Academic journal article Journal of Catholic Education

The Relationship between the Catholic Teacher's Faith and Commitment in the Catholic High School

Academic journal article Journal of Catholic Education

The Relationship between the Catholic Teacher's Faith and Commitment in the Catholic High School

Article excerpt

A teacher's commitment to a school and its members is a very important subject in terms of a school's success and students' academic achievement (Dannetta, 2002; Day, Sammons, Stobart, Kington, & Gu, 2007; Firestone, 1996; Louis, 1998). Teacher commitment has been recognized as a crucial factor influencing the effectiveness of the Catholic high school (Bempechat, Boulay, Piergross, & Wenk, 2008; Bryk, Lee, & Holland, 1993; Convey, 1992; Guerra, Donahue, & Benson, 1990; Schaub, 2000). Research suggests that teachers in effective Catholic high schools exhibit a strong commitment to their school, to teaching, and to their students (Bryk et al., 1993; Guerra et al., 1990; Irvine & Foster, 1996; Schaub, 2000). Guerra et al. (1990) stated that the commitment of teachers in Catholic high schools "strengthened by their perception of a shared religious mission" (p. 17) has a positive and powerful influence on student academic achievement. After detailed observation of teachers and students in Catholic high schools, Bryk et al. (1993) concluded that teachers in Catholic high schools are committed to high standards in class room work, show themselves as role models for their students, and are positive about their work despite low salaries compared to their public school counterparts (see also Schaub, 2000). Students, moreover, recognize their teachers as patient, respectful, and happy with their teaching. Such positive reports on teachers' commitment to their school, to teaching, and to their students in Catholic high schools raise the following question: Why do Catholic teachers generally devote themselves to their school?

Even though empirical studies on teacher commitment in the Catholic high school are few in number, studies that have dealt with Catholic high schools have indicated significant relationships among teacher commitment and constructs such as a sense of vocation, goal and value consensus among school members, a strong sense of community, and religiosity (Benson & Guerra, 1985; Bryk et al., 1993; Coleman & Hoffer, 1987; Convey, 1992; Tarr, 1992; Tiernan, 2000). The essential synthesizing element among these characteristics is Catholic faith. Church documents have consistently emphasized that the Catholic teacher's faith is the most essential factor that guarantees the success of the Catholic school (Congregation for Catholic Education, 1977, 1982, 1997, 2002, 2007). Indeed, Ciriello (1987), Tarr (1992), and Tiernan (2000) infer that there is strong connection between Catholic teachers' faith and their school commitment in the Catholic high school.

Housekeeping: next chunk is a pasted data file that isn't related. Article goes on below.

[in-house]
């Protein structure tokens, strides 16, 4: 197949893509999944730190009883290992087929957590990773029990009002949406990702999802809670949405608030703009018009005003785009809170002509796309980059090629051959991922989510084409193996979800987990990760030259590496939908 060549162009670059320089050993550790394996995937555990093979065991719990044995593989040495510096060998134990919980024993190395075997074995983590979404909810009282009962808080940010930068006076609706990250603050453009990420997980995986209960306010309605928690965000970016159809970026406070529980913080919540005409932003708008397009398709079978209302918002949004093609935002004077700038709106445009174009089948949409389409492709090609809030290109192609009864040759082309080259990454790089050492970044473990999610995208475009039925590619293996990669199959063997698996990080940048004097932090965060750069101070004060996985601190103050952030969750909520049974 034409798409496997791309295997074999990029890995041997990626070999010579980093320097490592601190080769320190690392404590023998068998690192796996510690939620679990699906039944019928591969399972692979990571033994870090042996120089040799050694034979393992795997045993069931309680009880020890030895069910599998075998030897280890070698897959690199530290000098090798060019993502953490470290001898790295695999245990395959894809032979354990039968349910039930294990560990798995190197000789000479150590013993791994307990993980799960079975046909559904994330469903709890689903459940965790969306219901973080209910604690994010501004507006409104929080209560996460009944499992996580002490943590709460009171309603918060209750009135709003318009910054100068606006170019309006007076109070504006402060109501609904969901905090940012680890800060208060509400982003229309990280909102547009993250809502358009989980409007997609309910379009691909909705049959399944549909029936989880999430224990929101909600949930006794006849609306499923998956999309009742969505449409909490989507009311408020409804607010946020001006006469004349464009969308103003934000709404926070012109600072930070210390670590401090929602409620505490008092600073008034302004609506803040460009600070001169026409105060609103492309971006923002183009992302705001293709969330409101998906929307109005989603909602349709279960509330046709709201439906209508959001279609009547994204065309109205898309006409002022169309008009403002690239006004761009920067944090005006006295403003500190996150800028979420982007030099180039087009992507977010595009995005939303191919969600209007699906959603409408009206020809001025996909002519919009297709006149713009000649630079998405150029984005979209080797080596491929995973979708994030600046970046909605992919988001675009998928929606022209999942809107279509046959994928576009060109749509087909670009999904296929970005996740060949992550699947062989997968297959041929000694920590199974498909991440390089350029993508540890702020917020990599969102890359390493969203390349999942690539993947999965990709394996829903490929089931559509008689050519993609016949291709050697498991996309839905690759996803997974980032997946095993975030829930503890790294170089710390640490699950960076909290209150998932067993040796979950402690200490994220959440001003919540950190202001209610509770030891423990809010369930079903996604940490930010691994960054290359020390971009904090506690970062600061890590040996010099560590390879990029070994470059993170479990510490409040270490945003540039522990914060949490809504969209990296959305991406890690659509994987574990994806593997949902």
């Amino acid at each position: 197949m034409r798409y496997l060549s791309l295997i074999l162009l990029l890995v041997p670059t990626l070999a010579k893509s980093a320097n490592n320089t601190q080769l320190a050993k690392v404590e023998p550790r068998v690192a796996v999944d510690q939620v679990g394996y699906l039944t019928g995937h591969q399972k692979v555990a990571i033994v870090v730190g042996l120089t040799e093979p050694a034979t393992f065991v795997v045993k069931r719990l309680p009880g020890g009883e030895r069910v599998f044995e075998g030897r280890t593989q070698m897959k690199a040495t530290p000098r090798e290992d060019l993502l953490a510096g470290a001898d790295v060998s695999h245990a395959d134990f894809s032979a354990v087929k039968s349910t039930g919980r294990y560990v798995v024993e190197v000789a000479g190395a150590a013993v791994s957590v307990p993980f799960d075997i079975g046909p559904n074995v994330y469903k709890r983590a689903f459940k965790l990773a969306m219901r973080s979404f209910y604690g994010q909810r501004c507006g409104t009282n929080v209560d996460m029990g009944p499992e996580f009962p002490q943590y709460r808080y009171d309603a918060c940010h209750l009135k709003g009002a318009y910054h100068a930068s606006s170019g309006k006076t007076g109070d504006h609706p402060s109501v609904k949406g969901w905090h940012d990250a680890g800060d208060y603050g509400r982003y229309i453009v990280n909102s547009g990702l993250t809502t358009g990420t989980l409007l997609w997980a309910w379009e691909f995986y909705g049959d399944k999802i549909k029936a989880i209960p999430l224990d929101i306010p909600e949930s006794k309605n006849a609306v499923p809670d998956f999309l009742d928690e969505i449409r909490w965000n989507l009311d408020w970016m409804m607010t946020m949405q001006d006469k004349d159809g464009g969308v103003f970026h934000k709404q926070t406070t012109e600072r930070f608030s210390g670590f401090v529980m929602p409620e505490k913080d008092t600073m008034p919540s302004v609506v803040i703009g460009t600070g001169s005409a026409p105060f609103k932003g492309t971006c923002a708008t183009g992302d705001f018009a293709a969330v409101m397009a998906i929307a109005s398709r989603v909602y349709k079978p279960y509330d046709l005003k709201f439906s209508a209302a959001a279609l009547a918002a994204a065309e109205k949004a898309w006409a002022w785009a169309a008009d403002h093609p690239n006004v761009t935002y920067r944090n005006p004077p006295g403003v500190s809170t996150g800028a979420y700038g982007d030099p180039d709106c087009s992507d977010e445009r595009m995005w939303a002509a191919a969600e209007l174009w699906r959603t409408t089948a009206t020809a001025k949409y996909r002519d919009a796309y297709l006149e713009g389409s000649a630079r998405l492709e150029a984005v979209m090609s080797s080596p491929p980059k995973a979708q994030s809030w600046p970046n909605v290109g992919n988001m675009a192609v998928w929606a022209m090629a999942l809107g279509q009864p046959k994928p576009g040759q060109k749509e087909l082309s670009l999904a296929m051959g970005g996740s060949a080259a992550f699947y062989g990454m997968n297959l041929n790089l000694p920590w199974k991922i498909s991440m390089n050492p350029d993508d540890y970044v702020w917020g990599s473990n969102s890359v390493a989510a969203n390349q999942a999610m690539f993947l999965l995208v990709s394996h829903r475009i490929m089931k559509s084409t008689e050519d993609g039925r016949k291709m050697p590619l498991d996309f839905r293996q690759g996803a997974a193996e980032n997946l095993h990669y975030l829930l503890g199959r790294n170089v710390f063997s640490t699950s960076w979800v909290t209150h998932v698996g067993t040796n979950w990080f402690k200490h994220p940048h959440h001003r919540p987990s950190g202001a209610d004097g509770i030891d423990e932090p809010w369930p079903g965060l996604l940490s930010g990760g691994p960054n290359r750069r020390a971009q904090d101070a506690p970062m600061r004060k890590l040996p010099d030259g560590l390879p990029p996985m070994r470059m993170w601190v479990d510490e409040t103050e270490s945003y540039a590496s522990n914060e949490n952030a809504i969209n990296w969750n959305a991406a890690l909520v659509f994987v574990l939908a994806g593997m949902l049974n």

The Catholic high school is fundamentally defined as an educational institution of the Catholic Church actualizing the identity and values of the Church rooted in Jesus Christ (Congregation for Catholic Education, 1977). Thus, the Catholic high school in the United States has been acknowledged as a faith community as well as an education community (Benson & Guerra, 1985; Moore, 2000). As a consequence, the Catholic Church's dogmatic and educational values have consistently had a great impact on not only the identity and values of the Catholic high school but also attitude and behaviors of teachers (Groome, 1996; Jacobs, 2005). This is an important driver of Catholic high schools' dual purposes for schooling--the academic and faith development of students (Congregation for Catholic Education, 1977, 1982, 1997, 2007). Also, the climate of the Catholic high school has typically attracted Catholic teachers who have faith (Benson & Guerra, 1985; Convey, 1992), and the teachers' faith has been recognized as an important motive for teacher commitment to school activities, including the evangelizing mission of the Church (Convey, 1992; McLaughlin, 1996; Moore, 2000; Tarr, 1992). However, until now, there has not been research that focused specifically on the relationship between Catholic teachers' faith and their commitment within the context of the Catholic high school. …

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